How the Russert Test Failed America

How the Russert Test Failed America

Sure, he asked the tough questions. But why didn’t he challenge the lies?


You’ll pardon me if I don’t jump on the pyre the media is building for Tim Russert, who died of a heart attack June 13. You’d never know it from the keening all over television, but as Dick Cheney’s press aide testified during the Scooter Libby trial, Russert’s show was the place the Bushies loved the most for “getting their message out.” Especially during the homicidal and suicidal Iraq war. And especially for the Vice President, who was architect of the Administration’s foreign policy.

The eulogists are right: Tim Russert was powerful. From calling Florida for Bush in 2000 to telling Al Gore to quit the contest after Election Day, to kneecapping Hillary Clinton in the debate in Philadelphia last October, Russert was a kingmaker. When he called the Democratic primary for Barack Obama last month, his fellow pundits compared it to the moment Walter Cronkite bailed on the war in Vietnam. I, for one, am looking forward to the rest of the electoral cycle without the domineering presence of NBC’s electoral college of one.

It’s not just that Russert abetted the Bush Administration in the Iraq War; much of the media shares that role. It’s that he did damage in a wide range of contexts. There are two reasons for this: his tactics and his substance. Procedurally, there was what the Bushies actually called the “Russert Test.” As they said after their candidate used an hour on Meet the Press to demonstrate his seriousness in 1999, and again in 2004, when as President he appeared on the show to stanch his fall in the polls, if you can survive an hour of Russert, you’re vetted.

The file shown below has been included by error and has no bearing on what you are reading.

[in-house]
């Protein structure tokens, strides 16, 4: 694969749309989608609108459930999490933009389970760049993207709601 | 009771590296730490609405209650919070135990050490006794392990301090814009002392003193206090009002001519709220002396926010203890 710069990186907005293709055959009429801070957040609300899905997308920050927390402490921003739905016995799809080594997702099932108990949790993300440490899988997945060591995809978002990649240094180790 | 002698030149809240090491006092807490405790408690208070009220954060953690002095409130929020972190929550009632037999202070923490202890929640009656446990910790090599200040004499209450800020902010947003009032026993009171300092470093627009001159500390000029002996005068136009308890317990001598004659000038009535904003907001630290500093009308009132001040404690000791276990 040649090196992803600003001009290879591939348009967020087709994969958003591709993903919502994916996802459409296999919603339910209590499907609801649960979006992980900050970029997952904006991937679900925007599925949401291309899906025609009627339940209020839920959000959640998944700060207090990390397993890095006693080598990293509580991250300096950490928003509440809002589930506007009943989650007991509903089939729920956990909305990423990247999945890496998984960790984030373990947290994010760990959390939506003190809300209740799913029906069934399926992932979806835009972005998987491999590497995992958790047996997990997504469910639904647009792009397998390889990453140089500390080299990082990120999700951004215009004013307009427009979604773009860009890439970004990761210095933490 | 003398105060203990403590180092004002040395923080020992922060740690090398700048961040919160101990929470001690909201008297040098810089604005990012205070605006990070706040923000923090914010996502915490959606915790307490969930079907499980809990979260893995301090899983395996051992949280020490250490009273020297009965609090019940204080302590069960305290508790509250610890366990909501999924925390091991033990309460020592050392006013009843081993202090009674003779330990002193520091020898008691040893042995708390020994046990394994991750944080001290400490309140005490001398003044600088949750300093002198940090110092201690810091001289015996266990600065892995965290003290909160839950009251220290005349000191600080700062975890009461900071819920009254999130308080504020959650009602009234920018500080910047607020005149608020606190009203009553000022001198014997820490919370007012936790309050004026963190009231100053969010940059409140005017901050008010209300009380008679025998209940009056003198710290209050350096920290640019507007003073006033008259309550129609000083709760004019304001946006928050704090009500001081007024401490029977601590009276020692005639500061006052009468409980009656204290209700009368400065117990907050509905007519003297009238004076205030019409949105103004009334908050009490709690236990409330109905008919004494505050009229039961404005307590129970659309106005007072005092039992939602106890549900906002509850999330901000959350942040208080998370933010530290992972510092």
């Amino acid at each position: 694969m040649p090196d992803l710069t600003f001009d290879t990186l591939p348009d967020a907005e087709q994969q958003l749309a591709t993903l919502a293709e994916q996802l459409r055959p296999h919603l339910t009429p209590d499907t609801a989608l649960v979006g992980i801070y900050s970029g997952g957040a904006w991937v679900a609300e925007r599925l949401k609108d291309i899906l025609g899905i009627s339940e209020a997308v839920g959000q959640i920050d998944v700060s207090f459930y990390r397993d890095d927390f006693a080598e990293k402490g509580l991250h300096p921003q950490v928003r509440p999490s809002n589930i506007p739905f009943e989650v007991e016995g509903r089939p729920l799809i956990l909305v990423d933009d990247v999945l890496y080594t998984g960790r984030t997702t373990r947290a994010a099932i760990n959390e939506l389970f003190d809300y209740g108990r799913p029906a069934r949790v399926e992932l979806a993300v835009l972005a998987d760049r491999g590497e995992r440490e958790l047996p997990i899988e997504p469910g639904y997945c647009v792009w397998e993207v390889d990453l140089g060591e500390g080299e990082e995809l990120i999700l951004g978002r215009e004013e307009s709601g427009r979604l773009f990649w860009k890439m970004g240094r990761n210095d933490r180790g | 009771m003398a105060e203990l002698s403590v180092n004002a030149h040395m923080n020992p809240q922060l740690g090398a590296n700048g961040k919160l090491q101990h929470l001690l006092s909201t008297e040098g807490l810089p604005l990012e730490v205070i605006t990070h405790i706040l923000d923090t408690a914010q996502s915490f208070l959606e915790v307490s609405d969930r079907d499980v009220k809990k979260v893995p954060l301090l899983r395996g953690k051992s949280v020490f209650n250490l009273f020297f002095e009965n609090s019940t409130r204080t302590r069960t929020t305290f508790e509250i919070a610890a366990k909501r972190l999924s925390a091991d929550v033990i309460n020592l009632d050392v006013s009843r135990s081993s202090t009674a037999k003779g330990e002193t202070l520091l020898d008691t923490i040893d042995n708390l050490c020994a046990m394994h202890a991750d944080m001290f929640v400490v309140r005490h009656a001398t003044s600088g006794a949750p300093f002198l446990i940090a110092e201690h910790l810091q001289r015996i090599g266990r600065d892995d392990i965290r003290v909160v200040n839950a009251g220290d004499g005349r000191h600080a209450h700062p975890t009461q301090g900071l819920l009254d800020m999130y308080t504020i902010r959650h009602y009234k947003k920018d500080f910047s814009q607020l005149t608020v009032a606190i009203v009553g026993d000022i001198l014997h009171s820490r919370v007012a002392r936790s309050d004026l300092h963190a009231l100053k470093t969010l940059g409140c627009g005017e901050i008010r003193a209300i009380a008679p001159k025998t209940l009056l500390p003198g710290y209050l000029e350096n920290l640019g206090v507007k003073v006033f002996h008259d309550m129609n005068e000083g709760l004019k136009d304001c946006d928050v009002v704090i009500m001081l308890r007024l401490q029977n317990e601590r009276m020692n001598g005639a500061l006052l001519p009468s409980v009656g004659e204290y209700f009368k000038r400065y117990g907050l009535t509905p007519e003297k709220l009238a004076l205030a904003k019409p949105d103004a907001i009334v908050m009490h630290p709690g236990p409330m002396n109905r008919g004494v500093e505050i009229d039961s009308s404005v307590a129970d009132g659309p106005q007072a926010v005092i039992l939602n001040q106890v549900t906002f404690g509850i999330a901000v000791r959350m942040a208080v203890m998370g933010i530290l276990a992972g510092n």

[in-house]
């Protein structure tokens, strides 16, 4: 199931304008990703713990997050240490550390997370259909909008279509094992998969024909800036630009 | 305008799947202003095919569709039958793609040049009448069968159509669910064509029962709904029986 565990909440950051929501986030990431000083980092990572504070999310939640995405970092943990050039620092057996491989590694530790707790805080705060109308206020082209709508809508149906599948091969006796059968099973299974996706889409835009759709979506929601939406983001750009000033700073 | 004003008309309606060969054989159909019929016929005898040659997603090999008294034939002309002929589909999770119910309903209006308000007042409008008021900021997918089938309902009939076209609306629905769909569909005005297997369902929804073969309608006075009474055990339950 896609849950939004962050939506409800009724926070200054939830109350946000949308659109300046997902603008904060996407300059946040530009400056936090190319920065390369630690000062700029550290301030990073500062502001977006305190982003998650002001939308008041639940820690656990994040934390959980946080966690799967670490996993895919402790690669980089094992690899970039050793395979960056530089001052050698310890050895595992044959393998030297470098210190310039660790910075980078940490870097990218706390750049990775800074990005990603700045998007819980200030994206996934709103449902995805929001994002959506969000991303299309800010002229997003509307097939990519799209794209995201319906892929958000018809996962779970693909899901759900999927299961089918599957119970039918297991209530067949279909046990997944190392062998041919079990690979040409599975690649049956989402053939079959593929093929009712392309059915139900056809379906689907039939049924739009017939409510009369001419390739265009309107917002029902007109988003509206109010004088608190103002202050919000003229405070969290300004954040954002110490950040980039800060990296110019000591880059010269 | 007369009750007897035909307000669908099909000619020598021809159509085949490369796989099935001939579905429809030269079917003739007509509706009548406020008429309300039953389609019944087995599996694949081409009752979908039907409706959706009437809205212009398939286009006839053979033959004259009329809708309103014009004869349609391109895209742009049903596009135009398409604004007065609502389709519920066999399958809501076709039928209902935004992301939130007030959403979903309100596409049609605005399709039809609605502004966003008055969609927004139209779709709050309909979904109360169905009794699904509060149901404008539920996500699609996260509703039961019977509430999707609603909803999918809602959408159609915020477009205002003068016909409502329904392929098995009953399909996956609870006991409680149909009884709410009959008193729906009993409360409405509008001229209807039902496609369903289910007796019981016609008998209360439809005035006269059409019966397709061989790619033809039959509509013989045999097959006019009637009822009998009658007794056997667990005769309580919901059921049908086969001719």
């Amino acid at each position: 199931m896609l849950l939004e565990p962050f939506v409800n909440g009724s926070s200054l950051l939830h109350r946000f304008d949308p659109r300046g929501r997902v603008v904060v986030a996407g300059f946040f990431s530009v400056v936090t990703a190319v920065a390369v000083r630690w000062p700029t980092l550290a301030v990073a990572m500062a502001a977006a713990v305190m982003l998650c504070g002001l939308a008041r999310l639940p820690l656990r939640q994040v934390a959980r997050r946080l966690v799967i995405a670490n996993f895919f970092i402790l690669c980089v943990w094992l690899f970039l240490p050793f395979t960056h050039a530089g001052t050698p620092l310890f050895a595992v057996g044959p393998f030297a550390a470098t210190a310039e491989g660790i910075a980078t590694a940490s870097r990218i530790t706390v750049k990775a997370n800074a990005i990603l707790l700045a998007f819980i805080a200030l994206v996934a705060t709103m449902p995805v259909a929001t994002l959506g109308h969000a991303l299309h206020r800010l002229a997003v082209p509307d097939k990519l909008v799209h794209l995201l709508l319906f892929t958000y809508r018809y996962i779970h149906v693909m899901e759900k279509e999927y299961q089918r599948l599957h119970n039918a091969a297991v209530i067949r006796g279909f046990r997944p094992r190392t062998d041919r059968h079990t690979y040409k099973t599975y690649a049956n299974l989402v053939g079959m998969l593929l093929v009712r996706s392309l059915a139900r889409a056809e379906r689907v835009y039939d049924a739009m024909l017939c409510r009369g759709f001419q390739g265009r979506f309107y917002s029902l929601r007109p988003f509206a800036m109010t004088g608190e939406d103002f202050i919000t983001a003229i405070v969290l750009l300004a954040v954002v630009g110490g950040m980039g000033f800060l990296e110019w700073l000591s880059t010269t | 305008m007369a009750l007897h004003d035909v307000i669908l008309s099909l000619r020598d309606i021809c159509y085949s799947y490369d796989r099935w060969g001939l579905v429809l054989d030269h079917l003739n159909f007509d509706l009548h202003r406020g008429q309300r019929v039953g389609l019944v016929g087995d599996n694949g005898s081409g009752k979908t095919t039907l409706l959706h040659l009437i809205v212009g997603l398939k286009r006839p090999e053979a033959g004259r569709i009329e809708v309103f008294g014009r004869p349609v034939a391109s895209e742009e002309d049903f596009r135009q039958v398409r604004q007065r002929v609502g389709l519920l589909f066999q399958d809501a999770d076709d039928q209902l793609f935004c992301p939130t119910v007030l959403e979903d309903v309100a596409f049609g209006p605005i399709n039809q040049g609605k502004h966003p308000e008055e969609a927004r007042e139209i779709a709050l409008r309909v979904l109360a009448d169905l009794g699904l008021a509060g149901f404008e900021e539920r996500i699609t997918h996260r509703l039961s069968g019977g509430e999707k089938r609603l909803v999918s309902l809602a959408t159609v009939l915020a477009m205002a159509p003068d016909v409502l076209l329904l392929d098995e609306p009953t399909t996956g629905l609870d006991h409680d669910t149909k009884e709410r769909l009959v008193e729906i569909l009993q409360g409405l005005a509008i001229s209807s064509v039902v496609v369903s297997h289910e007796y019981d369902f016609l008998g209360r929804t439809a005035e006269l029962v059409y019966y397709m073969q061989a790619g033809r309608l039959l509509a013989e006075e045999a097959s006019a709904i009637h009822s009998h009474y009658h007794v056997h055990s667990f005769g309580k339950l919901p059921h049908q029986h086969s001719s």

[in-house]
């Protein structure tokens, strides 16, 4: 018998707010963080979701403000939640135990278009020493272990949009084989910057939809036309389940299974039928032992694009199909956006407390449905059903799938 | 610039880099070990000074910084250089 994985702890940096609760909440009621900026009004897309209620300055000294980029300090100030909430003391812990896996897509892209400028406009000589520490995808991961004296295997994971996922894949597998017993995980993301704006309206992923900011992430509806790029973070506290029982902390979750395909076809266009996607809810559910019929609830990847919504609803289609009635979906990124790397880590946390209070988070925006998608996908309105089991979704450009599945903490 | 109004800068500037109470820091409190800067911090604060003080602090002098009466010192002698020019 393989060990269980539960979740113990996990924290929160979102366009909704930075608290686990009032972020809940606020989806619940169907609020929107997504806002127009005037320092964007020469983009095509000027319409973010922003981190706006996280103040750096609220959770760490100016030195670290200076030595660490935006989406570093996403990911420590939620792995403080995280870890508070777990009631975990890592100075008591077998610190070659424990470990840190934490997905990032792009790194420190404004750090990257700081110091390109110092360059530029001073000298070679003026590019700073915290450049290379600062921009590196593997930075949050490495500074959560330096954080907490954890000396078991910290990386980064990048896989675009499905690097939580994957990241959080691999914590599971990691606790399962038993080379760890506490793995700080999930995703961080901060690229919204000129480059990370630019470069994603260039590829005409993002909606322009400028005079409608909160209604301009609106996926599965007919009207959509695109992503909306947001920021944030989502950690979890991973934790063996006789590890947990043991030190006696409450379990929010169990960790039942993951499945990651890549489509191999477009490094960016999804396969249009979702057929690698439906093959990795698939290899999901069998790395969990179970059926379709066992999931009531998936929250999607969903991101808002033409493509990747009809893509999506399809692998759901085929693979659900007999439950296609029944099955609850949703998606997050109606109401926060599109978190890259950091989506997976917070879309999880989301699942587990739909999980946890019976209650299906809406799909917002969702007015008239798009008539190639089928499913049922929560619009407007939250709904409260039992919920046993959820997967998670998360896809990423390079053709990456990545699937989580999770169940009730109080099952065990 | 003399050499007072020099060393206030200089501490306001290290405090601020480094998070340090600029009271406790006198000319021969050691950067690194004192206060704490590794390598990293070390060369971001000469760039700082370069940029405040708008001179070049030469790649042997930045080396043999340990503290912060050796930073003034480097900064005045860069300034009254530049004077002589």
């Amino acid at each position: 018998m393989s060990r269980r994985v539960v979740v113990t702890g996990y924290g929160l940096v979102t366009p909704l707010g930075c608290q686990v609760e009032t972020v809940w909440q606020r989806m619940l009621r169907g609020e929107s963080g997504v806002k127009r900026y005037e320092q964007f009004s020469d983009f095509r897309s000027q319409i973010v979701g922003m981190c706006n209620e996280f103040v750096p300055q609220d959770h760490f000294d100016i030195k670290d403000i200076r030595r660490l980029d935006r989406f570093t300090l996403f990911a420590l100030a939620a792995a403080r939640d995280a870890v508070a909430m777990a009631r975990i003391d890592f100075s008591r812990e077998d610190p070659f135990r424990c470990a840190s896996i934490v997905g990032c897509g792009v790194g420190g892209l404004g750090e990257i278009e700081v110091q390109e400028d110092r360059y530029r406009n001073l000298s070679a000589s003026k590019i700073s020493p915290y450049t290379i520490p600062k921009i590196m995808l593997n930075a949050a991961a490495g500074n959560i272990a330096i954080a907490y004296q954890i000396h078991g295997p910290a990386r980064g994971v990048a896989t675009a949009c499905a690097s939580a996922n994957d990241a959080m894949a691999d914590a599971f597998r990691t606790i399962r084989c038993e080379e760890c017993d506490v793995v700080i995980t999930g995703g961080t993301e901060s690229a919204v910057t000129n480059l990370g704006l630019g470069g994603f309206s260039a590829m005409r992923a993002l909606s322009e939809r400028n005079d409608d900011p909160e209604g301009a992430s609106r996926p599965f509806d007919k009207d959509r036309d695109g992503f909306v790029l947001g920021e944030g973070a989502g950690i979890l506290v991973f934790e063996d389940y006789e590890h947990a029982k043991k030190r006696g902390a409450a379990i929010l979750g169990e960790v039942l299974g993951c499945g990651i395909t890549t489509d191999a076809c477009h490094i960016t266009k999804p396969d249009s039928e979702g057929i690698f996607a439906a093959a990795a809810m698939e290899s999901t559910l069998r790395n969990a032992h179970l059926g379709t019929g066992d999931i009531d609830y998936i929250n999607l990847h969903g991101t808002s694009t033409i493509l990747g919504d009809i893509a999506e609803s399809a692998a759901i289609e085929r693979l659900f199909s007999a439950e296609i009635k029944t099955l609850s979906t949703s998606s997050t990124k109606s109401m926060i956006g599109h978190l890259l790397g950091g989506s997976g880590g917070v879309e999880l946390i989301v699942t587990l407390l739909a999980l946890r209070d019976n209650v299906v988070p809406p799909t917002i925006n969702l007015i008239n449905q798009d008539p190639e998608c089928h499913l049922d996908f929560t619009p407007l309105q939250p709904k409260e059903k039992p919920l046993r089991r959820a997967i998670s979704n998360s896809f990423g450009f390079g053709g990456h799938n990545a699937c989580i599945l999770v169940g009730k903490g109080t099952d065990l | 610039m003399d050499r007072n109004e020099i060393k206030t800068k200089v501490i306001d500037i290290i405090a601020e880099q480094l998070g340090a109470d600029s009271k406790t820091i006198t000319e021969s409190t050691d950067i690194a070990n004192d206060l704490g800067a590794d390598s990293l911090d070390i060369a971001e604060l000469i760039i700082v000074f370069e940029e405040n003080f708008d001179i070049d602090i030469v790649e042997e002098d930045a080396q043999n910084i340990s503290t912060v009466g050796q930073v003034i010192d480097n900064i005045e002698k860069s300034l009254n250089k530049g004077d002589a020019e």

The biggest promoter of the Russert Test was Russert himself, as in this 2007 interview with John Elsasser of the Public Relations Society of America: “A political leader, particularly a president, can’t make a tough decision unless they can answer tough questions. So, you can always use that as an entree into the debate–a video question, but it’s necessary to have follow-ups, too.” And again on Sean Hannity’s FOX program: “It’s a TV show,” Russert explained. “If you can’t handle TV questions, how you gonna stand up to Iran and North Korea and the rest of the world?”

In fact, the Russert Test was exactly backwards. The better our leaders performed on Meet the Press, the worse their foreign policy seemed to be. Tough: tough. It sounds the same, right? But it’s not the same. The political leaders who did the best answering Tim Russert’s questions in the last seven years–Donald Rumsfeld, Dick Cheney and Colin Powell–are the authors of the most disastrous American foreign policy since the Vietnam War, and maybe since 1776.